How to make granita di caffe, Italian coffee granita, the caffeinated solution to a heat wave

How to make granita di caffe, Italian coffee granita, the caffeinated solution to a heat wave
Coffee granita, aka granita di caffe, topped with whipped cream. (Calvin B. Alagot / Los Angeles Times)

There is no better way to jettison yourself out of overheated doldrums than an icy glass of granita di caffe con panna, a parfait of sweetened granular espresso ice layered with dollops of barely sweetened whipped cream. There is some kind of synergy between the icy chill, the sugar and the caffeine that cools and jolts you all at the same time — it's a welcome shot in the arm when you find yourself felled by heat-induced laziness. But I'm warning you, if you have it in the freezer you might find yourself spooning a second and third serving into your glass. Talk about bulletproof.

Arguably the most popular granita di caffe in the world can be found in Rome, across from the Pantheon at Tazza d'Oro, a coffee bar and roaster that's been serving tiny cups of black gold to customers for over 70 years.


The joy of traveling in Italy in the 1970s for the first time was that no one I knew had ever been to Rome and no one told me where I "had to go." I found my way to Tazza d'Oro on a blisteringly hot end of summer day by just following the stream of tourists exiting the place with cups of dark ice and fluffy cream in hand. I joined the line and became mesmerized by the simplicity of how the refresher was put together.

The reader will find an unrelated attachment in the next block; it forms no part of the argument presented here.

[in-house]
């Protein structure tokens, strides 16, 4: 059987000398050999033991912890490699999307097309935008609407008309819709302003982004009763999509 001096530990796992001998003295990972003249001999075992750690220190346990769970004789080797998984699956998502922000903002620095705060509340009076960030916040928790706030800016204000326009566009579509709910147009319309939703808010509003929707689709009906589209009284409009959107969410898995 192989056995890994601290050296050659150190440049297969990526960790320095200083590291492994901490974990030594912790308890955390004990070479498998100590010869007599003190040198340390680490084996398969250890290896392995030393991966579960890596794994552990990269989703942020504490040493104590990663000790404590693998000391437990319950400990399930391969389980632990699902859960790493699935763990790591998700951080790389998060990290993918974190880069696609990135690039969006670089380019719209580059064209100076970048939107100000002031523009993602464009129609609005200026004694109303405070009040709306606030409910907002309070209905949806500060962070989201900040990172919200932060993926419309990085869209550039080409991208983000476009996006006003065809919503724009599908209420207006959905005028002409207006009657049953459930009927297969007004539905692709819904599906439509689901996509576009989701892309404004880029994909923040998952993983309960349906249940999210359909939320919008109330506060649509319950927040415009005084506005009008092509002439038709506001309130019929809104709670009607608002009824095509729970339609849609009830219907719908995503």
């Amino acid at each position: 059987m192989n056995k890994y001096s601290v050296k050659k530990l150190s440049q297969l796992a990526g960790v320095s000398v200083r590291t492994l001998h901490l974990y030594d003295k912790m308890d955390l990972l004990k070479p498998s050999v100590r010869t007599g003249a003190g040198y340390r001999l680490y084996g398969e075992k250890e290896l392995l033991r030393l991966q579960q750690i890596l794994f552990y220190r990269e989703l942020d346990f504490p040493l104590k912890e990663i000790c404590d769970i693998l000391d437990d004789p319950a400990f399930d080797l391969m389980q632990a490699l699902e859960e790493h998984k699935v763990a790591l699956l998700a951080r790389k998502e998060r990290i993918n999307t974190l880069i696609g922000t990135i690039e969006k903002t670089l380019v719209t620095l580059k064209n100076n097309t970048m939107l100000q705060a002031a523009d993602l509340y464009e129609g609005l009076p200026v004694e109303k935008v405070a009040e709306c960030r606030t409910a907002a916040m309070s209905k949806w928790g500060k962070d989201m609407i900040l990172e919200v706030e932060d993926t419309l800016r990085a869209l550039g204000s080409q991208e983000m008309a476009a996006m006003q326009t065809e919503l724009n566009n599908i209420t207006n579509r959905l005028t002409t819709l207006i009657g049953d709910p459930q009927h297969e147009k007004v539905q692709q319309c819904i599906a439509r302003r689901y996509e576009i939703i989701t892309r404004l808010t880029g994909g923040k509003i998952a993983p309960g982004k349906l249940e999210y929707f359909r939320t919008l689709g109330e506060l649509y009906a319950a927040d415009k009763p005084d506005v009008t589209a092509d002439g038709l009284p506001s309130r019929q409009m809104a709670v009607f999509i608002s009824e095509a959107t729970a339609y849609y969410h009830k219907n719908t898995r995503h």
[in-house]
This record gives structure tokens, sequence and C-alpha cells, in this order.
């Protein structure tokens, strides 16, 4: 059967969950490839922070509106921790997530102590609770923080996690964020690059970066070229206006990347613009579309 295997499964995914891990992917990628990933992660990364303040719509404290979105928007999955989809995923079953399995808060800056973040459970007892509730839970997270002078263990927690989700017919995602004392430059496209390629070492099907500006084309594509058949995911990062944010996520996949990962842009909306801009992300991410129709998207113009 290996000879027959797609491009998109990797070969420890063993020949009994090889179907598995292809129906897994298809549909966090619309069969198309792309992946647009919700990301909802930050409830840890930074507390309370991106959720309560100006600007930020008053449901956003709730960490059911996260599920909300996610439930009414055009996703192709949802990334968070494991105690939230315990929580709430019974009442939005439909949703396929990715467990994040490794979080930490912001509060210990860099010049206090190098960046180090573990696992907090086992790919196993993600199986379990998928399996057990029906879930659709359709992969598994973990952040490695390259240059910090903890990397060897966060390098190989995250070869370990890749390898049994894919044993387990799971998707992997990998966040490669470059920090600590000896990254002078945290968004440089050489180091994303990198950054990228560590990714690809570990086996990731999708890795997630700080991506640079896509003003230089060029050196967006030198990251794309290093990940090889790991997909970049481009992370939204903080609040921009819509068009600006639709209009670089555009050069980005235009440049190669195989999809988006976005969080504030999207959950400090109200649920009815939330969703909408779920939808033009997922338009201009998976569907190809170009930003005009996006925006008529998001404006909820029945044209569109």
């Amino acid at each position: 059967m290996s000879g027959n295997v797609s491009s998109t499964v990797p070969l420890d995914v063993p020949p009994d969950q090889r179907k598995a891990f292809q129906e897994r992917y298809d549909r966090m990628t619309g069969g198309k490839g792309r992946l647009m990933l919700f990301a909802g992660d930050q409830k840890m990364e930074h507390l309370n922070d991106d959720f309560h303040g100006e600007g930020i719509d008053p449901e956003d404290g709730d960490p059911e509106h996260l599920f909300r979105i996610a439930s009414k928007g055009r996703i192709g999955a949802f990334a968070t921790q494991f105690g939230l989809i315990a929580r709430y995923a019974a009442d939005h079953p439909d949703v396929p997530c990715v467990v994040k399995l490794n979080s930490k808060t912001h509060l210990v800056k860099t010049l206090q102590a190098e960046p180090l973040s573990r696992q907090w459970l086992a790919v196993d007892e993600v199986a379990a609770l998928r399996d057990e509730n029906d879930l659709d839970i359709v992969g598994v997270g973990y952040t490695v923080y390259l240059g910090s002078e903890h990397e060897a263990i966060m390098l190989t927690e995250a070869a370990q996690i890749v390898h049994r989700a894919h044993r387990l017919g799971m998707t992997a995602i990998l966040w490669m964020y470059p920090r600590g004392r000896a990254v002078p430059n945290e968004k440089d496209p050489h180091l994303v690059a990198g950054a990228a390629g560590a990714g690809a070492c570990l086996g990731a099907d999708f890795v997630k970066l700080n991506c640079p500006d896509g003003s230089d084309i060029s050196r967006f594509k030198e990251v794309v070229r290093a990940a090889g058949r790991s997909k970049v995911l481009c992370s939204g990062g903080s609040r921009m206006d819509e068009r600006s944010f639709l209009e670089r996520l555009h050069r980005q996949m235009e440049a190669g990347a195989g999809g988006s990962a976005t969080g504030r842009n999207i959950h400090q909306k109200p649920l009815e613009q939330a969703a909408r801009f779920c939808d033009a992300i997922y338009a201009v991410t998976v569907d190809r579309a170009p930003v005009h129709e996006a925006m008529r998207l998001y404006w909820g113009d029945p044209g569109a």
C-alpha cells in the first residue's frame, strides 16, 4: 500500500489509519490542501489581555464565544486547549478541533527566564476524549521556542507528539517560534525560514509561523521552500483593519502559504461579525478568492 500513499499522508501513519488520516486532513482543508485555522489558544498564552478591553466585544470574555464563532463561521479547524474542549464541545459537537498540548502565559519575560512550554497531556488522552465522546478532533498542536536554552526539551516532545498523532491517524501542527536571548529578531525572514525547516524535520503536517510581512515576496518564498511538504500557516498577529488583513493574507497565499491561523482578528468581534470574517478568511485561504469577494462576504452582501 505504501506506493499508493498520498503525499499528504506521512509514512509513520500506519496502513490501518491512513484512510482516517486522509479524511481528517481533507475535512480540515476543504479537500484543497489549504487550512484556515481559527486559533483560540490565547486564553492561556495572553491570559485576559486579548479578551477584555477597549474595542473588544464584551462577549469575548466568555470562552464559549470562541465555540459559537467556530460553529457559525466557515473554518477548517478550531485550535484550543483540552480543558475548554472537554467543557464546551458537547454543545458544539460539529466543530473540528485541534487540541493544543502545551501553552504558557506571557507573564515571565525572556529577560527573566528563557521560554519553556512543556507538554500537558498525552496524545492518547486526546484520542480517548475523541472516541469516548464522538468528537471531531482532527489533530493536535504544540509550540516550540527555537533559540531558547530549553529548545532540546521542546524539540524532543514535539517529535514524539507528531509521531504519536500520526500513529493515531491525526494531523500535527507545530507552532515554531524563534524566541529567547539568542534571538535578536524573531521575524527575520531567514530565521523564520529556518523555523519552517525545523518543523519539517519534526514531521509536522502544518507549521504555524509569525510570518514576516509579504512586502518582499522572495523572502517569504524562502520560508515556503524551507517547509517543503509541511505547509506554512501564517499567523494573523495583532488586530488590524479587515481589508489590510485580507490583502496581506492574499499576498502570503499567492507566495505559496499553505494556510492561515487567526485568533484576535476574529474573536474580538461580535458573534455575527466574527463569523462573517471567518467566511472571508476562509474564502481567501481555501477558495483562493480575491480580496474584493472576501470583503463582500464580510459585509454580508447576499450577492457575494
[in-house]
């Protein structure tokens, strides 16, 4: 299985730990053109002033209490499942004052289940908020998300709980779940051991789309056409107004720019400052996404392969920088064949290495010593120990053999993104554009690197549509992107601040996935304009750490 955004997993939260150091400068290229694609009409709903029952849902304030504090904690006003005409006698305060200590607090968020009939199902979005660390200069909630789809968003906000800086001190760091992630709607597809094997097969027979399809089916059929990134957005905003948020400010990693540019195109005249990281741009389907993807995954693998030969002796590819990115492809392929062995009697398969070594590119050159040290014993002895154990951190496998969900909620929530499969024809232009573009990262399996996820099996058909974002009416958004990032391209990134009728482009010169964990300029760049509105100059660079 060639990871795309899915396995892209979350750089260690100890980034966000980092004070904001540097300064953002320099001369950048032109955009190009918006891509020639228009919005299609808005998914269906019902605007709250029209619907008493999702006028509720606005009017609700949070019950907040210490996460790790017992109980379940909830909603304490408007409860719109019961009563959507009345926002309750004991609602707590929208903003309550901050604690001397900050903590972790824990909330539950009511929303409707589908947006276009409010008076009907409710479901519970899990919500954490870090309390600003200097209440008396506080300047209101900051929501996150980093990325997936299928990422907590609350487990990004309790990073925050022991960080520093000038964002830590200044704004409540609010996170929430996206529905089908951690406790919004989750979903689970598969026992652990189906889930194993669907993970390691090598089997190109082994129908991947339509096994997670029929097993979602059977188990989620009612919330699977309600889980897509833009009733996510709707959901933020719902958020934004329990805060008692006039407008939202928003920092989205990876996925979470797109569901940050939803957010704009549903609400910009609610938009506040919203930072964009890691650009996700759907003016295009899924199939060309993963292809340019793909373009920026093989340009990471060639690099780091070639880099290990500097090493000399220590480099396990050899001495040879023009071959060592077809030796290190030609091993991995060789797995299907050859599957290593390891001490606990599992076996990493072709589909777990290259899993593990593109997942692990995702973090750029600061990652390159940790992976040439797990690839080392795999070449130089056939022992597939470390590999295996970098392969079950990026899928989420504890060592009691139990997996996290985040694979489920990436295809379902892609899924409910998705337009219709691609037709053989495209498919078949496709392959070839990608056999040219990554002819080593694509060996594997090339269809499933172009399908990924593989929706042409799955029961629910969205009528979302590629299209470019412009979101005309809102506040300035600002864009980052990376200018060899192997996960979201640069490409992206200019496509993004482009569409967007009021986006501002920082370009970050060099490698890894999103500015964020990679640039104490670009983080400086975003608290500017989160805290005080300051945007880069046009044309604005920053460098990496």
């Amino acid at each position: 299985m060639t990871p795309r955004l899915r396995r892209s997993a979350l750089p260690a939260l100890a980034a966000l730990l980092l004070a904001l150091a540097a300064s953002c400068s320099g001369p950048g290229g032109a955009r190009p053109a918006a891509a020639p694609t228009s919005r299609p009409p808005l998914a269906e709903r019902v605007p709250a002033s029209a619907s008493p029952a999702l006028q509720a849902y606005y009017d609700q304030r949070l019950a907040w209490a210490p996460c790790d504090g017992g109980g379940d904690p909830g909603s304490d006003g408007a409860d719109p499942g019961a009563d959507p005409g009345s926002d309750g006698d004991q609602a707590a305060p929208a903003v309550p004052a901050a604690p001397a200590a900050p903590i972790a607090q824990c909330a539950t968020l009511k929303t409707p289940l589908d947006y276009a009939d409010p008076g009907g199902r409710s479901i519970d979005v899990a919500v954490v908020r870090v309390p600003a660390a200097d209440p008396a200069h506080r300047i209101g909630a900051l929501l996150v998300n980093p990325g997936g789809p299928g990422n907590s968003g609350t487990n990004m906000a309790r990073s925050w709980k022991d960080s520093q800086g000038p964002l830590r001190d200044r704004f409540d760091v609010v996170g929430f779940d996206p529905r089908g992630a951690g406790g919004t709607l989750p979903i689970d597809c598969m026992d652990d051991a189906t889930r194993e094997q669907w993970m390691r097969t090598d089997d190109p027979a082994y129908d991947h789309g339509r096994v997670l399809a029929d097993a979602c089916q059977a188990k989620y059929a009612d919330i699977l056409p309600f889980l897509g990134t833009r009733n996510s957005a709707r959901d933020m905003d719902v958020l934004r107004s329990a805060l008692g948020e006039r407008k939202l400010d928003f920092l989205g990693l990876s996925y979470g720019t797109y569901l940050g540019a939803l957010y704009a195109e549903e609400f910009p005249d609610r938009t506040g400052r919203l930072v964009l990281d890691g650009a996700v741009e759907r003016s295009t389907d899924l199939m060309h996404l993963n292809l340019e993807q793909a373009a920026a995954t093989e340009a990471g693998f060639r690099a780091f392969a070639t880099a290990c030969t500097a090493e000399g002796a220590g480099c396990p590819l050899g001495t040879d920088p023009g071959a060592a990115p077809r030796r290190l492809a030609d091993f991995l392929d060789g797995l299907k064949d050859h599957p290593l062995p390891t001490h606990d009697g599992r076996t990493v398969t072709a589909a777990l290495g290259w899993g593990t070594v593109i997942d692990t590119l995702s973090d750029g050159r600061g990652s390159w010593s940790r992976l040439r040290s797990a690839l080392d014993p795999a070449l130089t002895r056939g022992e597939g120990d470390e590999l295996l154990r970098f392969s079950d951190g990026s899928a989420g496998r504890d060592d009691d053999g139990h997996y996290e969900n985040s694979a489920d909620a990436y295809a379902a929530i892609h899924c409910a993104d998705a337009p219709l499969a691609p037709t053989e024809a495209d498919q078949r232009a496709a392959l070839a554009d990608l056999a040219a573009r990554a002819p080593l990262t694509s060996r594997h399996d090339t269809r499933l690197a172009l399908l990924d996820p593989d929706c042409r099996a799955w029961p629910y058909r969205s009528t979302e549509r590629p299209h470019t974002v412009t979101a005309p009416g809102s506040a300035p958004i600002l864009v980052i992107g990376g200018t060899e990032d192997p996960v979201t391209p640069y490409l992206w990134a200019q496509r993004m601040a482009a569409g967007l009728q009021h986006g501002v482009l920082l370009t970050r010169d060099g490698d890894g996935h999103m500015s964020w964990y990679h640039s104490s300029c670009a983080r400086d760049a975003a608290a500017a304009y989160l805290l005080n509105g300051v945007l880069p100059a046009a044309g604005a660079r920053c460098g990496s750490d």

I don't know if it's the same now, but back then the barmen were constantly making shots of caffé — espresso to us Americans — for counter customers. They also kept up a steady flow of shots for the granita bins. These were metal inserts that fit into indentations of a freezer counter that lined the back bar. As they worked, they added espresso to the bins (I never saw what kind of sweetener, whether sugar or syrup). Occasionally they reached in to give the mass a vigorous stir as the minutes ticked by.

It was one of the most impressive, efficient ways of doing two jobs at once I had ever seen. It was also a lesson on lack of fussiness in cooking: It is possible to create a wonderful food experience without overthinking.

It will hopefully not surprise you to learn that you can do this pretty easily at home too. And considering how hot it's been lately in Los Angeles, this is a very happy thing. Brew some espresso, or even some strong coffee. Stir sugar to taste — remember that sweetness dulls when frozen, so it should be slightly sweeter than you might think — into the hot espresso, then pour the mixture into a cake pan and freeze. Start checking after an hour and use a fork to scrape up the icy bits. Repeat a couple more times, an hour apart, until the mixture is a blizzard of icy granules. Then spoon the stuff into a glass and top generously with whipped cream. Or just pour really good heavy cream over the coffee ice: It will freeze and mellow out the bitterness of the coffee.